Source: ncn February 2016 (Barry Silverman of R&M UK)
You would be forgiven for thinking that the latest wireless standards imply a level of performance to match structured cabling systems. The assumption is that cable will become obsolete as wireless is adopted en masse. However, fibre will remain a key enabler for wireless in the future, owing to wireless's inherent bandwidth limitations.
The fact is that there are physical limitations which will prevent wireless speeds from ever being equal to fibre - radio spectrum is a finite resource and there is simply not enough available for wireless to fully replace fixed networks. One should also remember that certain frequencies are also reserved for radio and TV, as well as many other services, which reduces the amount of spectrum that can be allocated to wireless broadband.
Driven by trends such as the rise of smartphones, cloud, SaaS and 'bring your own device' (BYOD), just about everyone owns one or more mobile devices with which they can connect to the internet on the go. This has obviously changed the way we work, communicate and entertain ourselves. As a consequence, providing wireless mobile connections has become paramount. Offices, schools, public places all require a great deal of wireless capability. Especially, now more and more devices are equipped exclusively with wireless interfaces and no way of connecting to a wired network.
Planning a Wireless Network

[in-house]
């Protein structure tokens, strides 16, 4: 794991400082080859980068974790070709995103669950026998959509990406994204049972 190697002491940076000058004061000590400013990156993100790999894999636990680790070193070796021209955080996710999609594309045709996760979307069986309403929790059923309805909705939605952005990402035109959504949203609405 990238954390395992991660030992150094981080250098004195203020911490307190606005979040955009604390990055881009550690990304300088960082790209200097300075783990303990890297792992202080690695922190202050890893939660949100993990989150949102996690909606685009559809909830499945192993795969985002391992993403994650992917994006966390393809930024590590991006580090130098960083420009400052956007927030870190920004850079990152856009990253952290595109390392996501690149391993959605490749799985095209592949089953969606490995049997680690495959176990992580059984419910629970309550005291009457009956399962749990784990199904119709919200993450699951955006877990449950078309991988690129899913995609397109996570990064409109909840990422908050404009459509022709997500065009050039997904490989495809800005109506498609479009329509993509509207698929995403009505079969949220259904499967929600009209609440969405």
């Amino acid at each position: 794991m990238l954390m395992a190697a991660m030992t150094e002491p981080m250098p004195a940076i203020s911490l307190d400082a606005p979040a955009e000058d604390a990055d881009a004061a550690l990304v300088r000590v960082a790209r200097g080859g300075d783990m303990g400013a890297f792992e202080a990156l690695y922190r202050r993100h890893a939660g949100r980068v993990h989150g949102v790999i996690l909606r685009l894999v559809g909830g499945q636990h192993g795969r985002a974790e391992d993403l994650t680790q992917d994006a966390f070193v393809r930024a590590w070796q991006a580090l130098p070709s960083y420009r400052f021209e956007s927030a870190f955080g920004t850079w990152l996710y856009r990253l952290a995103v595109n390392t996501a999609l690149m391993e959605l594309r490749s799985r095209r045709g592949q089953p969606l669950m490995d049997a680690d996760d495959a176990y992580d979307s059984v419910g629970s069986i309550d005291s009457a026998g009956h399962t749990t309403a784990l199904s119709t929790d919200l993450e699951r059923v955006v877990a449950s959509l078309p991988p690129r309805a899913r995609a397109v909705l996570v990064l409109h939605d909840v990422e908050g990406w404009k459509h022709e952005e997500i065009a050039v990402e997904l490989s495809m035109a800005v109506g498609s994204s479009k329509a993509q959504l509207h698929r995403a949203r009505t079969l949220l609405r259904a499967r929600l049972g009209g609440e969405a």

Not everyone is aware that available bandwidth is a shared resource. Speeds given for wireless networks are per cell and not per individual user. The total speed available has to be divided amongst all users accessing a given cell. When planning a wireless network, you therefore need to ensure that there will be ample wireless access ports in all the right places. You will also need to carefully work out exactly how much bandwidth you will need to handle peak times. In addition, cabling has to be installed up to an access point as close to the end user to provide bandwidth that won't get 'maxed out'.
What applies to mobile networks also applies to wireless in-building networks. After say, a meeting, when people start to check their emails and voicemails the bandwidth can be seriously diluted, making is unusable. In a small office you might manage with just a wireless network, but larger companies and institutions will combine wireless with wired. Using wireless alone will inevitably lead to bottle necks.
Striking a Balance
A wireless network without strong structured cabling support and fibre backhauling can't meet today's needs. The FTTH Council Europe has already indicated it expects to see increasing convergence between fibre and mobile. One European network has announced it will incorporate enough dark fibre to accommodate mobile operators' future LTE and 5G roll-outs.
Mobile networks currently require more bandwidth than the available infrastructure is providing. Optical fibre acts as a vital enabler to wireless systems, helping them keep up with mobile devices' growing data consumption. Data can rapidly be moved between mobile and fixed network.
Simply, wireless and wired networks should continue to have a symbiotic relationship in order for data to be transmitted freely and easily.